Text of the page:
Posts tagged “energy return”
The USDA recently updated the numbers on the energy balance of corn ethanol in 2015 Energy Balance for the Corn-Ethanol Industry. Today returning guest Todd “Ike” Kiefer scrutinizes the numbers in the report and he raises some critical questions about the data and methodology.
Previously Mr. Kiefer wrote an article critical of the Navy’s efforts to promote biofuels in a periodical that is sent to Congress and top military leaders. The article was entitled Energy Insecurity: The False Promise of Liquid Biofuels (discussed here). He also wrote a guest article here in the past called EPA’s Sleight of Hand on Cellulosic Fuel Rule Change. His biography can be found at the end of the article.
I would remind readers that while I may agree with much, if not most of what Mr. Kiefer writes, these are his opinions. I have not taken a close look at this USDA paper myself, so it is possible that we could have a difference of opinion on some element(s) of the analysis. I don’t know that to be the case, but until I read the paper myself I offer up that caveat. CONTINUE»
Today’s article continues the series covering my recent trip to the Athabasca oil sands around Fort McMurray, Alberta. This is an annual trip that the Canadian government hosts for energy journalists, and expenses for the trip were paid for by the Canadian government.
Previous articles in this series include:
- Oil Sands and the Environment – Part I
- Oil Sands and the Environment – Part II
- How Alberta’s Oil Sands are Produced
Today I want to discuss in more detail the two companies that we visited on this trip: Canadian Natural Resources Limited (NYSE: CNQ, TSE: CNQ) and Cenovus Energy (NYSE: CVE, TSE: CVE). I will detail the cost of oil sands production via the different methods these companies utilize, as well as the energy return on energy invested (EROEI) of extracting the bitumen. CONTINUE»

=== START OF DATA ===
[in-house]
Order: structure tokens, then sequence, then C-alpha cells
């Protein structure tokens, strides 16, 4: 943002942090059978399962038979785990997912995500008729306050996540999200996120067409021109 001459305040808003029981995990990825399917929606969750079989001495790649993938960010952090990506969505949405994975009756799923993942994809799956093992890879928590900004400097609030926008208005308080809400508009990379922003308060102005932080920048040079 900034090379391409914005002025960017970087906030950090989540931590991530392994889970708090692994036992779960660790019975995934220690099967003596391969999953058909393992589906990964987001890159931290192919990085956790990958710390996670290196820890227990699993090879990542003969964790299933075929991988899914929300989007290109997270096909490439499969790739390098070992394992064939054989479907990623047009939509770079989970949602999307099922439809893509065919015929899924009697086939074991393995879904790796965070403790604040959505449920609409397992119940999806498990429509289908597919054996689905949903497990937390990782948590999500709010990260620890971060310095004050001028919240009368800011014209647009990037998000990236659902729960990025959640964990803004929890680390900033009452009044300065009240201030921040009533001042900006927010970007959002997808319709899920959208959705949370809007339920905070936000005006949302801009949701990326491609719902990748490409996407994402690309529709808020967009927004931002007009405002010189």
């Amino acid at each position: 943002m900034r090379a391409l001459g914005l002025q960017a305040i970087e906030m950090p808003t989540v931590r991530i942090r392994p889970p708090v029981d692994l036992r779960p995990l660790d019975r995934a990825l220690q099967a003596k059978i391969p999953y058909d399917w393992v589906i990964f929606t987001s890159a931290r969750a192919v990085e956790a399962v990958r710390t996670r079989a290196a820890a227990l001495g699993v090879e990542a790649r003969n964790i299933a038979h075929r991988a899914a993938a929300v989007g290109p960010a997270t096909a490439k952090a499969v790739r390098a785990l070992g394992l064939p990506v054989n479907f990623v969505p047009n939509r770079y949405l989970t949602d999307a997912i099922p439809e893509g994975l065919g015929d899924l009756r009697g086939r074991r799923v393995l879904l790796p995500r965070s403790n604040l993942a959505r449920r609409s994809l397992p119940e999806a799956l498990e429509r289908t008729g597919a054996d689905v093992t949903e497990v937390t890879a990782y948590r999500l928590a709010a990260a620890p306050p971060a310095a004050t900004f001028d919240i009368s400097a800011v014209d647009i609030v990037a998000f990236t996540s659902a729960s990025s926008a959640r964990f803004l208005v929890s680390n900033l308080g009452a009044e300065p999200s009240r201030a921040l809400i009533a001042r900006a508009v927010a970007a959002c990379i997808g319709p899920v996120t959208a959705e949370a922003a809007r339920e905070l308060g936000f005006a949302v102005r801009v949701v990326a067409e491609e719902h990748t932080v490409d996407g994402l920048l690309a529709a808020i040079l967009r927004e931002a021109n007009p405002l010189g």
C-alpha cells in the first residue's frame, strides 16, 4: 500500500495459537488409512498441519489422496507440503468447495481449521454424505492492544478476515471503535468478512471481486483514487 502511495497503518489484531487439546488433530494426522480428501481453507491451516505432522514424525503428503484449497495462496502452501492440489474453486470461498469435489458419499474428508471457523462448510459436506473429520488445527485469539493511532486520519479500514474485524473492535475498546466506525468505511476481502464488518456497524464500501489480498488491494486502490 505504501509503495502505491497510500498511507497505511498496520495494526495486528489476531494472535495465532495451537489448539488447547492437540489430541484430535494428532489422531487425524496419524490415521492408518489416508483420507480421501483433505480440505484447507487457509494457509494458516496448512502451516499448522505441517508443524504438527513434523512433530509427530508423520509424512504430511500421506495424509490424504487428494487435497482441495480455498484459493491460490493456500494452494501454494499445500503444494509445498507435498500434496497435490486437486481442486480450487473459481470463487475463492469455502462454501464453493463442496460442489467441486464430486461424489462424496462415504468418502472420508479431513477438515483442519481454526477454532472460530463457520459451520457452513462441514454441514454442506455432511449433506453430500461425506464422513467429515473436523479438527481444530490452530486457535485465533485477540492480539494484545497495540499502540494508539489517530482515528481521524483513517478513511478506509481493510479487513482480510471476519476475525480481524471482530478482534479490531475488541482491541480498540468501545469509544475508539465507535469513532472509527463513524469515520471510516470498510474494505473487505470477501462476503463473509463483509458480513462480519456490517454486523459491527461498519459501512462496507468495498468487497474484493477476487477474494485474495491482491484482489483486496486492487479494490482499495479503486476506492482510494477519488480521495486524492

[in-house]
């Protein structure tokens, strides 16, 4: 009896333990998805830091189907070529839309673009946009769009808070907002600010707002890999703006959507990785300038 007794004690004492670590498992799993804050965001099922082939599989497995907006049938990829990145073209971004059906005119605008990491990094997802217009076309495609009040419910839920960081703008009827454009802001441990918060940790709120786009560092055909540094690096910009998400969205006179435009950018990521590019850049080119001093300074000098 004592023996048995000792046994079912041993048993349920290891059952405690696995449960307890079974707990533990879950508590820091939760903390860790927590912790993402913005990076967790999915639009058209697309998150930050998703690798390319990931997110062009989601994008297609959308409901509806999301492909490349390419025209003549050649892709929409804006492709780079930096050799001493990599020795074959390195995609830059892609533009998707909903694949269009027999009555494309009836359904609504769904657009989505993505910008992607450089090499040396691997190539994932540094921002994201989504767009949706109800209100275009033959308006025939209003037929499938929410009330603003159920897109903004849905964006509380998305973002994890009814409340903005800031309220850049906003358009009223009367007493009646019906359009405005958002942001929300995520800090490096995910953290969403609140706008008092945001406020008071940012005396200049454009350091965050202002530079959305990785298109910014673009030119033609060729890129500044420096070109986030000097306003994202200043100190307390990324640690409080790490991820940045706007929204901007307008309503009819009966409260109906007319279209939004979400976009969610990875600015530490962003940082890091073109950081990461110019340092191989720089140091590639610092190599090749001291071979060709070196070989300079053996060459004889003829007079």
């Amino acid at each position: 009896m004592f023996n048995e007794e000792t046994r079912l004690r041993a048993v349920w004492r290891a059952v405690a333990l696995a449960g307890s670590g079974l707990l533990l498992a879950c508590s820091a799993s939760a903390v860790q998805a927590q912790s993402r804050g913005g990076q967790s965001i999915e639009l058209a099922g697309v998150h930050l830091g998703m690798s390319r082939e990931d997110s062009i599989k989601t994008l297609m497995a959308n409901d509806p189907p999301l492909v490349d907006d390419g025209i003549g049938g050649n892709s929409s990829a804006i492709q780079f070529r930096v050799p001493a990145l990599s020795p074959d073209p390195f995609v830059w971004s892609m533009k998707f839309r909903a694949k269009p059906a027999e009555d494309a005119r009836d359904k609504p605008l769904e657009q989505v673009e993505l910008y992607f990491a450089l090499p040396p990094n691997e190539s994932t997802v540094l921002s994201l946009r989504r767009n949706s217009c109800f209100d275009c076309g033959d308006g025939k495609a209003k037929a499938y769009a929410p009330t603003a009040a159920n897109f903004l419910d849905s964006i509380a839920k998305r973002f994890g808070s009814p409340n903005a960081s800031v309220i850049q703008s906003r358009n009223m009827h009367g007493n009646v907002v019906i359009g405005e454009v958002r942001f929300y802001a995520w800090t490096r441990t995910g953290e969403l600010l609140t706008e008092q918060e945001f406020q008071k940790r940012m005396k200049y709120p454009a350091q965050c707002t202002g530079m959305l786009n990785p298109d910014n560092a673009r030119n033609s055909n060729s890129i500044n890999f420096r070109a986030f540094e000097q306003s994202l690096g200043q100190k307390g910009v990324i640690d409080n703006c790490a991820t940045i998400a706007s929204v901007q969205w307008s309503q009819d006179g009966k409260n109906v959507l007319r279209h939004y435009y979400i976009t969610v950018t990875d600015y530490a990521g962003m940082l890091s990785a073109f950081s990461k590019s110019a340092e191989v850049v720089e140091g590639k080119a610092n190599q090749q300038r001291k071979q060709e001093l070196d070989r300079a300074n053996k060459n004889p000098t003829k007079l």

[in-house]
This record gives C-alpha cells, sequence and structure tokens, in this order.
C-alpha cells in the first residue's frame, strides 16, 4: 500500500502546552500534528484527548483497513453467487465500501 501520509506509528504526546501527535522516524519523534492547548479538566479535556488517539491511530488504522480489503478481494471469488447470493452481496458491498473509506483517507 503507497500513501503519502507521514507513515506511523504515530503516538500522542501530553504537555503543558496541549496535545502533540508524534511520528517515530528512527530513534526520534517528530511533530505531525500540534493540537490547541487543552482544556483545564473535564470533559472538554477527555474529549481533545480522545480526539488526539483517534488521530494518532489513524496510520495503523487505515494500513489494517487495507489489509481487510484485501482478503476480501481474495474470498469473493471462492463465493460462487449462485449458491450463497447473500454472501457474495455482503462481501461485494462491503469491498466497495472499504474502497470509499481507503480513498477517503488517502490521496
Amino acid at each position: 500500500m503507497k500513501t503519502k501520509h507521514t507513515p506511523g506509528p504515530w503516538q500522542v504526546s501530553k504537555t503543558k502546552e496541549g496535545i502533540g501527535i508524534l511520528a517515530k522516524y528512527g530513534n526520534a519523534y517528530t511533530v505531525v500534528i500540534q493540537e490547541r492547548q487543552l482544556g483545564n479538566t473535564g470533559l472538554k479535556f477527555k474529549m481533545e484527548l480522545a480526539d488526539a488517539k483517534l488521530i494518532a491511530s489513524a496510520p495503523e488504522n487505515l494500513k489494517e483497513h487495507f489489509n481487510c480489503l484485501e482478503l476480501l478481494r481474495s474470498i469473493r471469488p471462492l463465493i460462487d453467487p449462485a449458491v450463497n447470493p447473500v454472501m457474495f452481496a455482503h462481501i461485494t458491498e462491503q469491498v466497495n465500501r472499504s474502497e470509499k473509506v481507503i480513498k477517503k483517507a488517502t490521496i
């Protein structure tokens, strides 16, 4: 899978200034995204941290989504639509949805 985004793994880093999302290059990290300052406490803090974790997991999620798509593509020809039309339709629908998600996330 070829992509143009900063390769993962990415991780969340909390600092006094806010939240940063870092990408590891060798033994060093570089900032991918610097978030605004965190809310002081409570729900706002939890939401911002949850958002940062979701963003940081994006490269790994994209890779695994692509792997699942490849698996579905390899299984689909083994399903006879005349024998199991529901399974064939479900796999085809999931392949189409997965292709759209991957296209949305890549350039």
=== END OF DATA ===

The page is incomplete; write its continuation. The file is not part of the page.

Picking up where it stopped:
In this week’s episode of R-Squared Energy TV I present the first of several mini-presentations on energy topics of interest. The presentations will be short, 5 to 8 minute presentations with 3 to 5 slides each. This week’s presentation is on Energy Return on Energy Invested (EROEI). I believe there are a lot of misunderstandings from both proponents and opponents of EROEI methodology, and I attempt to clear up some of the misconceptions. Some of the questions answered are: What exactly is EROEI? Where might it be useful, and where might it possibly provide misleading answers? What are the societal implications of a declining EROEI? When is a lower EROEI process better than a higher EROEI process? What does EROEI… Continue»
The EROEI of Ethanol Over the past decade, the United States Department of Agriculture (USDA) has published several papers in which they investigated the energy return of corn ethanol. The energy return on energy invested (EROEI) is simply the value of the energy outputs for a process divided by the energy inputs into the process. In simple terms, if a process required 1 BTU of energy to produce 2 BTUs of ethanol, the EROEI is 2. However, in reality it is somewhat more complex than that. The way the energy inputs and outputs are allocated can have a very big influence on the answer. Just by changing the nature of the allocation – as I will show below – you… Continue»